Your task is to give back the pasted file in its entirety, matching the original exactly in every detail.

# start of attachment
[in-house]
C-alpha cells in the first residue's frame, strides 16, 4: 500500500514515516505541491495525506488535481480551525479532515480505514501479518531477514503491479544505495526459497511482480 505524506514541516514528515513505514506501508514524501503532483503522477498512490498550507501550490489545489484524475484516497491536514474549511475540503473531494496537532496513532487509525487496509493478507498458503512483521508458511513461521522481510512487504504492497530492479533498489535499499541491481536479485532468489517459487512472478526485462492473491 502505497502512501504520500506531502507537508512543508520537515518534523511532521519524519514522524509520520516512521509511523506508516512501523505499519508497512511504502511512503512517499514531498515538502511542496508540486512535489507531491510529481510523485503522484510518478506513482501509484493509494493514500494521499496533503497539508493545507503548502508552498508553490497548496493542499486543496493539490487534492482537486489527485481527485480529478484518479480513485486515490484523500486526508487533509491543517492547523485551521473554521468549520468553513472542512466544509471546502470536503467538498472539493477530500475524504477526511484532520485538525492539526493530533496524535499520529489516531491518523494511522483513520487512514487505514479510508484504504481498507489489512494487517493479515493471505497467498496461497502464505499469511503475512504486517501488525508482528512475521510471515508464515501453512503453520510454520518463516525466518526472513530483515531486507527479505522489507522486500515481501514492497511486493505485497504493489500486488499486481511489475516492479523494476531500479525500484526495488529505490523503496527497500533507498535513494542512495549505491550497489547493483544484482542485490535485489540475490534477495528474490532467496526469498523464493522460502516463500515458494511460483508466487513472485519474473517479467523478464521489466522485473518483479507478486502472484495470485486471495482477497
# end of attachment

[in-house]
C-alpha cells in the first residue's frame, strides 16, 4: 500500500514515516505541491495525506488535481480551525479532515480505514501479518531477514503491479544505495526459497511482480 505524506514541516514528515513505514506501508514524501503532483503522477498512490498550507501550490489545489484524475484516497491536514474549511475540503473531494496537532496513532487509525487496509493478507498458503512483521508458511513461521522481510512487504504492497530492479533498489535499499541491481536479485532468489517459487512472478526485462492473491 502505497502512501504520500506531502507537508512543508520537515518534523511532521519524519514522524509520520516512521509511523506508516512501523505499519508497512511504502511512503512517499514531498515538502511542496508540486512535489507531491510529481510523485503522484510518478506513482501509484493509494493514500494521499496533503497539508493545507503548502508552498508553490497548496493542499486543496493539490487534492482537486489527485481527485480529478484518479480513485486515490484523500486526508487533509491543517492547523485551521473554521468549520468553513472542512466544509471546502470536503467538498472539493477530500475524504477526511484532520485538525492539526493530533496524535499520529489516531491518523494511522483513520487512514487505514479510508484504504481498507489489512494487517493479515493471505497467498496461497502464505499469511503475512504486517501488525508482528512475521510471515508464515501453512503453520510454520518463516525466518526472513530483515531486507527479505522489507522486500515481501514492497511486493505485497504493489500486488499486481511489475516492479523494476531500479525500484526495488529505490523503496527497500533507498535513494542512495549505491550497489547493483544484482542485490535485489540475490534477495528474490532467496526469498523464493522460502516463500515458494511460483508466487513472485519474473517479467523478464521489466522485473518483479507478486502472484495470485486471495482477497